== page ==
Allah (subhanahu wa ta’alaa) says in the Glorious Qur’an, “They ask you (O Muhammad [sallAllahu alayhi wa salam]) about the moon. Say: ‘They are seasons fixed for mankind and for the pilgrimage.’ The Prophet of Allah (sallAllahu alayhi wa salam) has said, “Keep fast after seeing it (the moon), and break fast after seeing it (the moon)”. The aforementioned verse (ayah) and tradition (hadith) are clear that months on the Islamic calendar begin with the sighting of the new moon. The discussion then arises in regards to whether or not a sighting of the moon marks the beginning of the calendar month for that specific region or if it marks the beginning of the calendar month for the entire world. According to Mufti Ebrahim Desai:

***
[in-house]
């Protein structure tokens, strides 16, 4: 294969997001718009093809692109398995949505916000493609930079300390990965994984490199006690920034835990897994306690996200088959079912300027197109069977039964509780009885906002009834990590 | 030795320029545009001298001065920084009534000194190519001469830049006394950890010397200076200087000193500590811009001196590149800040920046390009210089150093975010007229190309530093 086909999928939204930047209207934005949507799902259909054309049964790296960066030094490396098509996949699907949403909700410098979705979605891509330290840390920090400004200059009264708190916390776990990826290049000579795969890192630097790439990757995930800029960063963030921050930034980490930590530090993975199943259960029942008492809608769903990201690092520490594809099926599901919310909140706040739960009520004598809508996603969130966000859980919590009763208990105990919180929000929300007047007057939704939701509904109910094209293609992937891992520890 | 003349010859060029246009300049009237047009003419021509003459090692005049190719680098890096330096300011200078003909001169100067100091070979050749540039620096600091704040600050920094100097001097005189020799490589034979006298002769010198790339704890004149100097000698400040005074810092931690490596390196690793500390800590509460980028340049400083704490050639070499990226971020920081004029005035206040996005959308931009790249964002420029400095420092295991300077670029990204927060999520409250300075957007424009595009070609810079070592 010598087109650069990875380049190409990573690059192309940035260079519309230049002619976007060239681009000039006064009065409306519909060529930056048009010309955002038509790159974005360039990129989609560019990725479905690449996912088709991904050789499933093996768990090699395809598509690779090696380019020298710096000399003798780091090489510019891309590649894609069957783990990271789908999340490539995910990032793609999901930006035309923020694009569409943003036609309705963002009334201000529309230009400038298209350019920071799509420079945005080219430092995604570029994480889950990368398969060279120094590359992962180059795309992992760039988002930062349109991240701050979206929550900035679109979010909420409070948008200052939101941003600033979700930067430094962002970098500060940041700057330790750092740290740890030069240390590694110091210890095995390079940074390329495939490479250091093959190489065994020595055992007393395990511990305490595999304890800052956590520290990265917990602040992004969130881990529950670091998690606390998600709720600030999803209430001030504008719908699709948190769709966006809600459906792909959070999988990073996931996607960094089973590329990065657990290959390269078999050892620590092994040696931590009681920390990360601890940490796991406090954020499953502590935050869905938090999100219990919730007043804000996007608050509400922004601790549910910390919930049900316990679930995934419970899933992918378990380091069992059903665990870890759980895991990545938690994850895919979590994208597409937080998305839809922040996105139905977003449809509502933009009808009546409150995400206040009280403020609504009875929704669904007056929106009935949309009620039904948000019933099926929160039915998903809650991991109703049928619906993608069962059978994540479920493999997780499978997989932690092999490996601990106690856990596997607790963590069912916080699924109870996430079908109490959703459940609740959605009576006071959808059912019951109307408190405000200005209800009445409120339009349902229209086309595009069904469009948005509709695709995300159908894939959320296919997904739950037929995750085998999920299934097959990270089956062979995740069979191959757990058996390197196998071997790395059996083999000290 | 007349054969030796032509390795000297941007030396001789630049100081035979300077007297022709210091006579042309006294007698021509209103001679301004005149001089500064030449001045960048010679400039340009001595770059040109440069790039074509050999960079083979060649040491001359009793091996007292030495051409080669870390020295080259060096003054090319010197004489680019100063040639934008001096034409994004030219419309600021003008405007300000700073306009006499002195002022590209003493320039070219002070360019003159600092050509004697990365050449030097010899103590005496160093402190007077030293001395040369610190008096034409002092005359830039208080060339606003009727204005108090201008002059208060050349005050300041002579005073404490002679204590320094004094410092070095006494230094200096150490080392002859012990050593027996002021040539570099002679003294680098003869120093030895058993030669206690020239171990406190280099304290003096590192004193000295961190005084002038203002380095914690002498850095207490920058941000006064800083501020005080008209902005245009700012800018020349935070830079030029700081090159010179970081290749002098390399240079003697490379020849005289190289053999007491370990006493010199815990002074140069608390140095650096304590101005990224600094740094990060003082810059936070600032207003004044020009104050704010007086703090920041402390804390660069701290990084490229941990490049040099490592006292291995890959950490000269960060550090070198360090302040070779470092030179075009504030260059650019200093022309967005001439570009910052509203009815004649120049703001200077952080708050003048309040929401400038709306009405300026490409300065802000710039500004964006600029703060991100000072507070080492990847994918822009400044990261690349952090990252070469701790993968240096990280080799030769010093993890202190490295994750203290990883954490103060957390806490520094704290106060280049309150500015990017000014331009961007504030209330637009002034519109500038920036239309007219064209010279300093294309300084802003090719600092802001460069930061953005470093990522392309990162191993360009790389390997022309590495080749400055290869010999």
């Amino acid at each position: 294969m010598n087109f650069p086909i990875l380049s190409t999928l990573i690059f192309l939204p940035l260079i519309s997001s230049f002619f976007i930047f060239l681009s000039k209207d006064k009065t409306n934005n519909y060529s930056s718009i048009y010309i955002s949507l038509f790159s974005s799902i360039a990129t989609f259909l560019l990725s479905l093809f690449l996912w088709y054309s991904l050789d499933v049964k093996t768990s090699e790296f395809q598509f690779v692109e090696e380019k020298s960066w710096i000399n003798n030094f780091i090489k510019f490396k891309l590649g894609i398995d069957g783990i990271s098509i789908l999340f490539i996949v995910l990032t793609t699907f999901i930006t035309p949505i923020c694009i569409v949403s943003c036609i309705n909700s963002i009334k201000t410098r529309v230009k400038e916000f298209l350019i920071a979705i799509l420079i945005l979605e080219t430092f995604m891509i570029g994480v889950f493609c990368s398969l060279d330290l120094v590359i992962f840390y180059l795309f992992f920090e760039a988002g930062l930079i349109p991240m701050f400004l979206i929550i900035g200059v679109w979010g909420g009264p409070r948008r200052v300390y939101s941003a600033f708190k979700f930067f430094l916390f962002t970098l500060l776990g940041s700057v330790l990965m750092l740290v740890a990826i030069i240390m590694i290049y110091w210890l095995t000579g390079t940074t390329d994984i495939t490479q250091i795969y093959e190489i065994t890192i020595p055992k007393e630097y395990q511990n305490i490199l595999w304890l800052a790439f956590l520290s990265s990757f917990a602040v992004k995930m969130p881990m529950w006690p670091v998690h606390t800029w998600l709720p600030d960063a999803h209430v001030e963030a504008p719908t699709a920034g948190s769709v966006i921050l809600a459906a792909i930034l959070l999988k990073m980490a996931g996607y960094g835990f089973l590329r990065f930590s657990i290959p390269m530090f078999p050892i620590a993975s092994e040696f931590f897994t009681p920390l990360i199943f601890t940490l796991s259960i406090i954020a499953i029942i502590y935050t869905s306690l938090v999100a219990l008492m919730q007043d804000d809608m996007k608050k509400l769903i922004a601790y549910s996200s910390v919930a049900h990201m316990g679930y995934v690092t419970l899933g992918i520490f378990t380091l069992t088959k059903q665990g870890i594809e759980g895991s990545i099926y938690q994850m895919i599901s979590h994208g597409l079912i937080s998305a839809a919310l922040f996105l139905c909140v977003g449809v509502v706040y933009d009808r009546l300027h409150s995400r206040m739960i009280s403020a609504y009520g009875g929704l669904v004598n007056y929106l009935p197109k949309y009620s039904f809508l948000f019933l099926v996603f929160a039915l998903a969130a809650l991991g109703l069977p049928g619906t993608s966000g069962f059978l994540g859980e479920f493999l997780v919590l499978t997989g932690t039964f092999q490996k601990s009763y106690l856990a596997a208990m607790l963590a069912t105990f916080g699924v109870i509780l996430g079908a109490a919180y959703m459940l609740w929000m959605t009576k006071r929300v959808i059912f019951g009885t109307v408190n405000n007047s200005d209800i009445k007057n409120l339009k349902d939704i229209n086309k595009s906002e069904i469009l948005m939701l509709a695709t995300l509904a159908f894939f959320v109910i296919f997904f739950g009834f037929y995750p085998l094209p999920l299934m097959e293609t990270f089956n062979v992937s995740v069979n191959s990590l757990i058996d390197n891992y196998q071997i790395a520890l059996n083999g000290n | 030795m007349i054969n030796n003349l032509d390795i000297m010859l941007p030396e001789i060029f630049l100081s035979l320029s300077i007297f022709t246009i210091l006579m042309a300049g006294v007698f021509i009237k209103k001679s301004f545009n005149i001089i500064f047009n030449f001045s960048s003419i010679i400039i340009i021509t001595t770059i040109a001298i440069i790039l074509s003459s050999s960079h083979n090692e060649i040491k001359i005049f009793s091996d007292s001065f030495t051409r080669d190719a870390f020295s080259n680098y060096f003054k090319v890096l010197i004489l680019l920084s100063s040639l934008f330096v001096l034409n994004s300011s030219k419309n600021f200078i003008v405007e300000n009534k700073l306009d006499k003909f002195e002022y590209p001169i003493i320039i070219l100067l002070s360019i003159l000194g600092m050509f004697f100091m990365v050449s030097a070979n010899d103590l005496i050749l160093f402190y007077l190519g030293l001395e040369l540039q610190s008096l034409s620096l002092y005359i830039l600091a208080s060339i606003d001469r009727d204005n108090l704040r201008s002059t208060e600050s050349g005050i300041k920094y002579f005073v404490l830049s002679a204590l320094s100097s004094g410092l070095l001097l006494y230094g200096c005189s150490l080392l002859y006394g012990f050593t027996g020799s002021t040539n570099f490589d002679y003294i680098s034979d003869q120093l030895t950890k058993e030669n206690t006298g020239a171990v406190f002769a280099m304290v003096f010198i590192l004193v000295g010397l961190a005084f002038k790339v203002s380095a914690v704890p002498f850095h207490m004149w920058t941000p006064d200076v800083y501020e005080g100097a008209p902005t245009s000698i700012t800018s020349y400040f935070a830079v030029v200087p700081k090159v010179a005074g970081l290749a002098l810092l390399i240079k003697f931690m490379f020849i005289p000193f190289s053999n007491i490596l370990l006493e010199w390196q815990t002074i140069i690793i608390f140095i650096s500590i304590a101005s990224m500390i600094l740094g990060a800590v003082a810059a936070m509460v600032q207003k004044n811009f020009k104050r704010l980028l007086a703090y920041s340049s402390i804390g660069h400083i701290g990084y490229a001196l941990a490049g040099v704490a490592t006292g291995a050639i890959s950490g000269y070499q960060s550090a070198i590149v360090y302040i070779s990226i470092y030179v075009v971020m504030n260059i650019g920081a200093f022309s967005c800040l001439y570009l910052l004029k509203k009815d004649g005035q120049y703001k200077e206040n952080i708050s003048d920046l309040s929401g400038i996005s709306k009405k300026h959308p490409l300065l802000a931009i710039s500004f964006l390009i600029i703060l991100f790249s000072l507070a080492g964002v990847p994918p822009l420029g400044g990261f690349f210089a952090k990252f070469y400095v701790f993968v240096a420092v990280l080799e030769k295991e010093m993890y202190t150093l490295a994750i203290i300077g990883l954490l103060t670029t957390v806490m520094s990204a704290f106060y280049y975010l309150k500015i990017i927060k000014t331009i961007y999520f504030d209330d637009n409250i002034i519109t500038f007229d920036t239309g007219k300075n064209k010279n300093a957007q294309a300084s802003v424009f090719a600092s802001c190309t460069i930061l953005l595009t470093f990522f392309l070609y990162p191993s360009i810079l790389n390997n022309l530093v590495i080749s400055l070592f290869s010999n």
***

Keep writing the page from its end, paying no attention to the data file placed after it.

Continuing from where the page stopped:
“The Jurists (Fuqahaa) have differences of opinion on whether Ikhtilaaf-e-Mataalih is considered (Mu’tabar) or not. According to the Zaahir-e-Riwaayat (view considered for Fatwa), it is not considered which means that one reliable sighting anywhere (not only Saudia Arabia) in the world is valid. However, the problem in the sighting of the moon, as [you] correctly stated that there are many errors in the sighting of the moon in Saudi Arabia. If the errors are rectified and after Shahaadah of an individual’s sighting the moon, decision is taken in consultation with the officials of the Hilaal Sighting Committee, then it will be valid for the entire Muslim Ummah. Similar procedures must be put in place in other countries as well, as the moon may be sighted elsewhere and not necessarily Saudia Arabia.